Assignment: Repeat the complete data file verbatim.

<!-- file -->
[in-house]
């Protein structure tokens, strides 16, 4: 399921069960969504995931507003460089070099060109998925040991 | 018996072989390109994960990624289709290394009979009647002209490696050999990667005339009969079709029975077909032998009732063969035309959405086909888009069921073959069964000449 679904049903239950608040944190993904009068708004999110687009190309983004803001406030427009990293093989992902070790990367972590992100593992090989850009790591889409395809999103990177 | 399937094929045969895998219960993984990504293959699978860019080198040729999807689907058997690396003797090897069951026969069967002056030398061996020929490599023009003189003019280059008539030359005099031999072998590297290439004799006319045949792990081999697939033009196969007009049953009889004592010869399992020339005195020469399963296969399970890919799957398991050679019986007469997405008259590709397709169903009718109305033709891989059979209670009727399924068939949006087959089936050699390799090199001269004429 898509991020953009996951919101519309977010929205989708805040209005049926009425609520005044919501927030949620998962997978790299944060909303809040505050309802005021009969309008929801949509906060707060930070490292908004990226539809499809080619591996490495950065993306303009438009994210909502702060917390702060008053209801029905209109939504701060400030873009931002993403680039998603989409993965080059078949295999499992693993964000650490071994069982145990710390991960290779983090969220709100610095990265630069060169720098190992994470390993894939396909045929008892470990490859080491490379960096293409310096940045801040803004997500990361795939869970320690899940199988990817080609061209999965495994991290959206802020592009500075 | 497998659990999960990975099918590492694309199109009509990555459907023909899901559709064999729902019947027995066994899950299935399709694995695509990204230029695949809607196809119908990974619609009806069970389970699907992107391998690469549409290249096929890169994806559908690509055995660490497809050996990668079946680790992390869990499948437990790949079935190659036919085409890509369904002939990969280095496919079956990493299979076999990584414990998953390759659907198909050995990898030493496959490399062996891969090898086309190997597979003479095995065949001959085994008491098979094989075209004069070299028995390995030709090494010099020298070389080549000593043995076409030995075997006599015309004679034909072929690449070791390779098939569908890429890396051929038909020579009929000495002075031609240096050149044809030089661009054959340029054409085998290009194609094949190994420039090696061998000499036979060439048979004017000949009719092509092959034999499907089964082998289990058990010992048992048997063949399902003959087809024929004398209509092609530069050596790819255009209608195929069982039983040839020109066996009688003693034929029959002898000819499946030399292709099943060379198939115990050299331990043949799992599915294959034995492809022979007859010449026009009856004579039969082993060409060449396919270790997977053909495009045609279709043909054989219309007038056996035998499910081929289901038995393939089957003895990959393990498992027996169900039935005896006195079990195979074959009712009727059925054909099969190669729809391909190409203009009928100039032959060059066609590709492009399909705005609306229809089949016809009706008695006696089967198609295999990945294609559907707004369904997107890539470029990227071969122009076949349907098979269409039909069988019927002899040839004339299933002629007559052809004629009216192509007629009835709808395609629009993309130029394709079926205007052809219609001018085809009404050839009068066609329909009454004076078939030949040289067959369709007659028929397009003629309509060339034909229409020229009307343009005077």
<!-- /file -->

[in-house]
């Protein structure tokens, strides 16, 4: 399921069960969504995931507003460089070099060109998925040991 | 018996072989390109994960990624289709290394009979009647002209490696050999990667005339009969079709029975077909032998009732063969035309959405086909888009069921073959069964000449 679904049903239950608040944190993904009068708004999110687009190309983004803001406030427009990293093989992902070790990367972590992100593992090989850009790591889409395809999103990177 | 399937094929045969895998219960993984990504293959699978860019080198040729999807689907058997690396003797090897069951026969069967002056030398061996020929490599023009003189003019280059008539030359005099031999072998590297290439004799006319045949792990081999697939033009196969007009049953009889004592010869399992020339005195020469399963296969399970890919799957398991050679019986007469997405008259590709397709169903009718109305033709891989059979209670009727399924068939949006087959089936050699390799090199001269004429 898509991020953009996951919101519309977010929205989708805040209005049926009425609520005044919501927030949620998962997978790299944060909303809040505050309802005021009969309008929801949509906060707060930070490292908004990226539809499809080619591996490495950065993306303009438009994210909502702060917390702060008053209801029905209109939504701060400030873009931002993403680039998603989409993965080059078949295999499992693993964000650490071994069982145990710390991960290779983090969220709100610095990265630069060169720098190992994470390993894939396909045929008892470990490859080491490379960096293409310096940045801040803004997500990361795939869970320690899940199988990817080609061209999965495994991290959206802020592009500075 | 497998659990999960990975099918590492694309199109009509990555459907023909899901559709064999729902019947027995066994899950299935399709694995695509990204230029695949809607196809119908990974619609009806069970389970699907992107391998690469549409290249096929890169994806559908690509055995660490497809050996990668079946680790992390869990499948437990790949079935190659036919085409890509369904002939990969280095496919079956990493299979076999990584414990998953390759659907198909050995990898030493496959490399062996891969090898086309190997597979003479095995065949001959085994008491098979094989075209004069070299028995390995030709090494010099020298070389080549000593043995076409030995075997006599015309004679034909072929690449070791390779098939569908890429890396051929038909020579009929000495002075031609240096050149044809030089661009054959340029054409085998290009194609094949190994420039090696061998000499036979060439048979004017000949009719092509092959034999499907089964082998289990058990010992048992048997063949399902003959087809024929004398209509092609530069050596790819255009209608195929069982039983040839020109066996009688003693034929029959002898000819499946030399292709099943060379198939115990050299331990043949799992599915294959034995492809022979007859010449026009009856004579039969082993060409060449396919270790997977053909495009045609279709043909054989219309007038056996035998499910081929289901038995393939089957003895990959393990498992027996169900039935005896006195079990195979074959009712009727059925054909099969190669729809391909190409203009009928100039032959060059066609590709492009399909705005609306229809089949016809009706008695006696089967198609295999990945294609559907707004369904997107890539470029990227071969122009076949349907098979269409039909069988019927002899040839004339299933002629007559052809004629009216192509007629009835709808395609629009993309130029394709079926205007052809219609001018085809009404050839009068066609329909009454004076078939030949040289067959369709007659028929397009003629309509060339034909229409020229009307343009005077």